Step one of e-mailing your resume to a potential employer is not sending it from the e-mail address you made up when you were in grade eight. SuperStud69@hotmail.com does not say great things about you. You would not believe how many e-mail addresses I see in that vein. But let's say you have a sober, mature e-mail address. You need to write something in your e-mail. I will never open an attachment to a blank e-mail, not from a friend, relative or a stranger. If there's nothing in the e-mail that indicates the person knows who I am I delete it, no regrets. I do open pretty much all e-mails from job hunting pilots. I've been there. But adding "2000h TT," or "Current [type] PPC," or whatever you know your prospective employer needs will help you get looked at. The content of the e-mail determines whether I go to the next step. Think of what is written in the body of the e-mail as you convincing me I should open the attachment and look at your resume. Don't make it the equivalent of "you won't believe how many hours this pilot has." I don't see anything wrong with copying the body of your cover letter right across to the e-mail body. That's the letter you took time crafting.

Here's what was on one recently:

Dear Sir/Madam [...] I have learned about this company online, and have familiarized myself with the aircraft fleet.

Right there, right there in the first paragraph, the candidate has lied to me. My information on our company's website make it clear that "madam" and not "sir" would be appropriate. What did they learn about the company online? The complete lack of reference to what our fleet is composed of strongly suggests that the candidate did no such thing. Why does it matter? If I were to hire this person, they would have to sign a form before each flight stating that they have familiarized themselves with NOTAM and weather for the route of flight and verified that the aircraft is in weight and balance limits. They expect me to turn the page and believe the numbers they have written down for their experience, when they have already lied to me today?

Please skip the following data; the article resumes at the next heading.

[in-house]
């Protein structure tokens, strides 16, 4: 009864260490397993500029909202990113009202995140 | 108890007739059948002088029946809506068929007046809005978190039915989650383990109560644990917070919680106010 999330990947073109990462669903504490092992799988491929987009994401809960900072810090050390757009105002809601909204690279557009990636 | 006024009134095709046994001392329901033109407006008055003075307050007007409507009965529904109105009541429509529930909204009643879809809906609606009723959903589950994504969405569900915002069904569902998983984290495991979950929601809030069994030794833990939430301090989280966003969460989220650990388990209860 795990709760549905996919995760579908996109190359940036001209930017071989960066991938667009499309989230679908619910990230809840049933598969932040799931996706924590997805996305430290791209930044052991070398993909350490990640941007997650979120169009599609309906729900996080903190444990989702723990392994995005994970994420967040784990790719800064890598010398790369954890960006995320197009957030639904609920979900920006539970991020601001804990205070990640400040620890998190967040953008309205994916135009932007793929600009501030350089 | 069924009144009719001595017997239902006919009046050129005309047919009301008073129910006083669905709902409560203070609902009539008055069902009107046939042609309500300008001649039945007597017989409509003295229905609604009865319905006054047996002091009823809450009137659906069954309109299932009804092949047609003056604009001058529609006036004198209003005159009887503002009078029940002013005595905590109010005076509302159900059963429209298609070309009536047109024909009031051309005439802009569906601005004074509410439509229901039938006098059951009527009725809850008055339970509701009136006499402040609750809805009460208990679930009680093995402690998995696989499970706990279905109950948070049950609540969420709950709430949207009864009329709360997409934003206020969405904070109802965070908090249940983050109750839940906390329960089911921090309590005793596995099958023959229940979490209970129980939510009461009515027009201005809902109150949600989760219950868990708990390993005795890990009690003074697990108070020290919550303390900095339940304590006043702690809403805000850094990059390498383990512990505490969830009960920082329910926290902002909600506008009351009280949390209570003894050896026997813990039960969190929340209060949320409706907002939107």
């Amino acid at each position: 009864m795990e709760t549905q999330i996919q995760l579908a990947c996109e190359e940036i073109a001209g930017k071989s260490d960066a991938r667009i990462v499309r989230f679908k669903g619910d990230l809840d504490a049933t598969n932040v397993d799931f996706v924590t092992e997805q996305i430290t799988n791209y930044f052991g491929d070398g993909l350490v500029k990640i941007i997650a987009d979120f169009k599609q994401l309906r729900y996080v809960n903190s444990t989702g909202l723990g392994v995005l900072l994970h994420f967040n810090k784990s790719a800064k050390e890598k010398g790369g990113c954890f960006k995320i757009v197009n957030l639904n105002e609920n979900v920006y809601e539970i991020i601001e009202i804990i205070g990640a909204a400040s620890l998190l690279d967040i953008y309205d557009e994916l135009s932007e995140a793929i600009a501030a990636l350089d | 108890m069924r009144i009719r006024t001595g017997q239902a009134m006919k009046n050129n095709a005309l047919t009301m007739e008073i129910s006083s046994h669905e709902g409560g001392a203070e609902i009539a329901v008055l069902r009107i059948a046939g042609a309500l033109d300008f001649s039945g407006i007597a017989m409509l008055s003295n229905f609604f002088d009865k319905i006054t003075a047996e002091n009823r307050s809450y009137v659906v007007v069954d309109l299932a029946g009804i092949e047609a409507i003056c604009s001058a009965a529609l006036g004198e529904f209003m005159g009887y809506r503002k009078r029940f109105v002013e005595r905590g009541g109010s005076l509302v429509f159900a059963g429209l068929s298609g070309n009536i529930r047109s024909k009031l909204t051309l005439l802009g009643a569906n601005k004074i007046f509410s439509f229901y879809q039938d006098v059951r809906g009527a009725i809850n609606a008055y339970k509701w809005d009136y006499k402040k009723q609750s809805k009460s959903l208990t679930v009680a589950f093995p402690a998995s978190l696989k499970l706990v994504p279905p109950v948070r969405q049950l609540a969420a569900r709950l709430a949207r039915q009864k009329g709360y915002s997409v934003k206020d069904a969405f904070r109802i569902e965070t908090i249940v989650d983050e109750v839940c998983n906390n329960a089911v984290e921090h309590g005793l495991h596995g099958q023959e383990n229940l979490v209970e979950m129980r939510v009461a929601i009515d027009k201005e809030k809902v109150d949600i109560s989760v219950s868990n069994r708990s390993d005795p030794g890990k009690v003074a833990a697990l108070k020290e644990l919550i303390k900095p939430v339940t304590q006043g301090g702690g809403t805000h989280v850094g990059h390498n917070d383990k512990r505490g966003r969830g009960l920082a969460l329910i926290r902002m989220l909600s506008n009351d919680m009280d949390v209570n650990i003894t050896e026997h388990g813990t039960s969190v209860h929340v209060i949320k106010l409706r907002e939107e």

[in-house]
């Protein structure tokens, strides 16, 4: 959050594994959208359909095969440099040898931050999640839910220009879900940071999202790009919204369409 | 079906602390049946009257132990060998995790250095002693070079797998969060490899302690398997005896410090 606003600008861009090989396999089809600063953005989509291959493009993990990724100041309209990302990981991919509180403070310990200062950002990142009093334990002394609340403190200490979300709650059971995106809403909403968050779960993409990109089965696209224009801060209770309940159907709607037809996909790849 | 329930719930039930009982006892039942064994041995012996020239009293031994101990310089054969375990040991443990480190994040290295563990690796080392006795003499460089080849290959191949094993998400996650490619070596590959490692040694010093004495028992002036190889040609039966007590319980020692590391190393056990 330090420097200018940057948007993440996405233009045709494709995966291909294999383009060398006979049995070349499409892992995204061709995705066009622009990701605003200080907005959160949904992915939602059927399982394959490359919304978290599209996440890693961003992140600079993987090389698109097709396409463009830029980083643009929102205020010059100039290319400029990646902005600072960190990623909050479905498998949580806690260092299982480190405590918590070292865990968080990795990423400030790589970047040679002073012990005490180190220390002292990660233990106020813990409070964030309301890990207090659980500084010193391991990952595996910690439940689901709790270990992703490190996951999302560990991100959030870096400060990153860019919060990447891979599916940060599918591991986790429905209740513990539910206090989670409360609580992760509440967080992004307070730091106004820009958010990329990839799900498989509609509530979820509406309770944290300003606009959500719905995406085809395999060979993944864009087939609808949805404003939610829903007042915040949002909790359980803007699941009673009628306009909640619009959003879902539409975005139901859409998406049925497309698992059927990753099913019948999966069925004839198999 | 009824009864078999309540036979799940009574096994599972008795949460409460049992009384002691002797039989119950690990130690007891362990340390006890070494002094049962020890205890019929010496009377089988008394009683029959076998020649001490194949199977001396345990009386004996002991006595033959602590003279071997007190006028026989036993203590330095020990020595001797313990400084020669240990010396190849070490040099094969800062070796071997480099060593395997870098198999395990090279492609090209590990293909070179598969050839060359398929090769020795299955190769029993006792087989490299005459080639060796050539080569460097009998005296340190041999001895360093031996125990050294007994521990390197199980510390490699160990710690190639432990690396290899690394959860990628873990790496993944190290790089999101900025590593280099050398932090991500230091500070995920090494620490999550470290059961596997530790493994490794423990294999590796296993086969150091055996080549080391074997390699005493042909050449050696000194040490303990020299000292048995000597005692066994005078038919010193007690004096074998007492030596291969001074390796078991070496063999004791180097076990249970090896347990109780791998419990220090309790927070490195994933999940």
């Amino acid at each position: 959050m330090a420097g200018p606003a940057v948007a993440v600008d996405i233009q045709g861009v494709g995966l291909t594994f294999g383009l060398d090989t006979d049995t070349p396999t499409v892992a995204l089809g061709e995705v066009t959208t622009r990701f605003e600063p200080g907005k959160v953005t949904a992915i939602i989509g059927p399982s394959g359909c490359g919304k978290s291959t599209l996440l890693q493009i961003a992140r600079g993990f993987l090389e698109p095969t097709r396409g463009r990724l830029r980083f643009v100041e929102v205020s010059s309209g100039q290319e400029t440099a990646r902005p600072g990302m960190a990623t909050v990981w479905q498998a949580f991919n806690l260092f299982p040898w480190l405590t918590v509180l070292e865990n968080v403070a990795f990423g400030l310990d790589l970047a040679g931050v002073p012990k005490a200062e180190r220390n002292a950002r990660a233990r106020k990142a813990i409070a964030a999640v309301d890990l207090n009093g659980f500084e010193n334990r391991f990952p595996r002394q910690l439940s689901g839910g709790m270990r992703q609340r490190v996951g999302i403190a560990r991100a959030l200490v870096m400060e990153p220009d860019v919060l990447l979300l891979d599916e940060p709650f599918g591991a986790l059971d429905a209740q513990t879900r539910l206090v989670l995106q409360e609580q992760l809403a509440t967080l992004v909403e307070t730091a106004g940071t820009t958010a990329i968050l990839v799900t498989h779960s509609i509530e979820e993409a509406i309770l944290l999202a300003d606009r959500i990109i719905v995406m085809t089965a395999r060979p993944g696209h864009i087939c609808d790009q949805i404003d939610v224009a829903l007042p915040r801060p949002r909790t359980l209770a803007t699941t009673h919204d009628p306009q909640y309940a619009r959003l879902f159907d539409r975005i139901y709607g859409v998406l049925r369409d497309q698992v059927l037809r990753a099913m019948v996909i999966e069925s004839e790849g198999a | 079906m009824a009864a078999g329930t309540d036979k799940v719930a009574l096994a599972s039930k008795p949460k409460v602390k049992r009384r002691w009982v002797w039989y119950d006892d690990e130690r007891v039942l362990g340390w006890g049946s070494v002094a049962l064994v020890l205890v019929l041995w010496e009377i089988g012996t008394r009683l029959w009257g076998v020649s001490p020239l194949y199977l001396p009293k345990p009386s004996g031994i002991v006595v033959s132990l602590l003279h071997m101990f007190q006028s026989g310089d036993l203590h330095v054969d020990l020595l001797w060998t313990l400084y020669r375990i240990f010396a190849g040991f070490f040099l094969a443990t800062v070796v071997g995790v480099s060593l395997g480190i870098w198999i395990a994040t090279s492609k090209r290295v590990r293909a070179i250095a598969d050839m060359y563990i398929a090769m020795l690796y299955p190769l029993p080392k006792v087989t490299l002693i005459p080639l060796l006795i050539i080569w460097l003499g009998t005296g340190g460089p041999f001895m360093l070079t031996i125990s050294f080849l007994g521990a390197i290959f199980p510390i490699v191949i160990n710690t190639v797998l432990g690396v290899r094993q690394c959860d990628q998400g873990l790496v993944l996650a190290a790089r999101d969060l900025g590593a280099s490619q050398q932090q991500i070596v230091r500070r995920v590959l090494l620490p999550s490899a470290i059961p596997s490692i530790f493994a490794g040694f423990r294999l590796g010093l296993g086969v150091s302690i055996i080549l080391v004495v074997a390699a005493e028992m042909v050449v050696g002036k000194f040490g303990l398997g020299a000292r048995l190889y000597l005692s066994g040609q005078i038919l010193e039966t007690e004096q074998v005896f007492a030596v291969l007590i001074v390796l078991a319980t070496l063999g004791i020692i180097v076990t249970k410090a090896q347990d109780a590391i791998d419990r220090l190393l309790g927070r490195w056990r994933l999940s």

Am I, who got hired for her first job with a resume bearing a spelling error, playing this game too harshly? Maybe. Maybe it's petty. I looked at the resume, and the person had some really relevant experience (which had they actually researched the company they would have been smart to put at the beginning of the cover letter, or even in the subject line). The total time was really low. If the cover letter had showed they cared, I might have opened a dialogue with them, passed the resume over to another company that we hire from. But I didn't. I worried a tiny bit that they would see this and then go back and actually look at the websites of all the companies they sent the generic cover letter to, to find out which ones had a female in my role, so they could out me. But given they weren't willing to do that much research towards getting an actual job, they probably won't do it for a minor act of vengeance. Plus that's not a very distinctive opening line. There's probably a flight college power point slide somewhere that a whole class copied it off of.

Saturday, April 29, 2017

My Accomplishment for the Week

This week I have assessed the scope of required revisions to TDG Act training, helped the PRM analyze the root cause of audit findings, verified the capabilities of an FBO in another province to service our aircraft, met with control tower supervisors, and checked the insurance coverage on an airplane that will not be flying this year. You'd think I was a fricking grown up.

I also flew an airplane a couple of times. Remember when I used to go to work in order to fly airplanes? How did I get here from there?

If you are at the beginning of a pilot career, and you have skills you are willing to contribute related to scheduling, regulatory compliance, training, or management of manuals, highlight this on your resume. If I knew then what I know now, I would have walked into the office of the chief pilot of my choice and parlayed my previous experience managing revisions of regulatory compliance manuals into a PPC. I could have had quite a different career. Or maybe I would have ended up here sooner.

But that was not my accomplishment for the week. It was this line in a comment on an older entry of this blog:

Reading your blog inspired me to give pilot career a one more shot and went on with the training. Now I am a training captain in a real airline.

Wow. I inspired someone! Finding out you're inspiring is even better than chocolate. If someone inspired you, even if it was a long time ago, or even if you think they are too famous or important to care, consider sending them a note.